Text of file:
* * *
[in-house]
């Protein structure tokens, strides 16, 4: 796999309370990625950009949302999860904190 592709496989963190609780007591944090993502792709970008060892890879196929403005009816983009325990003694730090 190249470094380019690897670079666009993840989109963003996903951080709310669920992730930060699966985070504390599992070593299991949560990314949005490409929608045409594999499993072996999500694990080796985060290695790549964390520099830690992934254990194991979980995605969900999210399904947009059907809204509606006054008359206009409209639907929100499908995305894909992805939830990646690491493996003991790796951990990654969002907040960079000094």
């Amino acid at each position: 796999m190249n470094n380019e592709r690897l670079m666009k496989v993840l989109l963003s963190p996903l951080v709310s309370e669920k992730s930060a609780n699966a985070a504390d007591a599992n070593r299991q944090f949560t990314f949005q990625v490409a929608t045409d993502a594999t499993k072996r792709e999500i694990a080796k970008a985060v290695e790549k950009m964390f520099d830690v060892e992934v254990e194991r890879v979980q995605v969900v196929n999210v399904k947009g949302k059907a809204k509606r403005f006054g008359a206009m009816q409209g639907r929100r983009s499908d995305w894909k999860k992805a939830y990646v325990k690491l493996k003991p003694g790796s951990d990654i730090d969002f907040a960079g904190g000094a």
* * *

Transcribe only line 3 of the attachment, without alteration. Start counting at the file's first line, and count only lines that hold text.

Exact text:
């Amino acid at each position: 796999m190249n470094n380019e592709r690897l670079m666009k496989v993840l989109l963003s963190p996903l951080v709310s309370e669920k992730s930060a609780n699966a985070a504390d007591a599992n070593r299991q944090f949560t990314f949005q990625v490409a929608t045409d993502a594999t499993k072996r792709e999500i694990a080796k970008a985060v290695e790549k950009m964390f520099d830690v060892e992934v254990e194991r890879v979980q995605v969900v196929n999210v399904k947009g949302k059907a809204k509606r403005f006054g008359a206009m009816q409209g639907r929100r983009s499908d995305w894909k999860k992805a939830y990646v325990k690491l493996k003991p003694g790796s951990d990654i730090d969002f907040a960079g904190g000094a």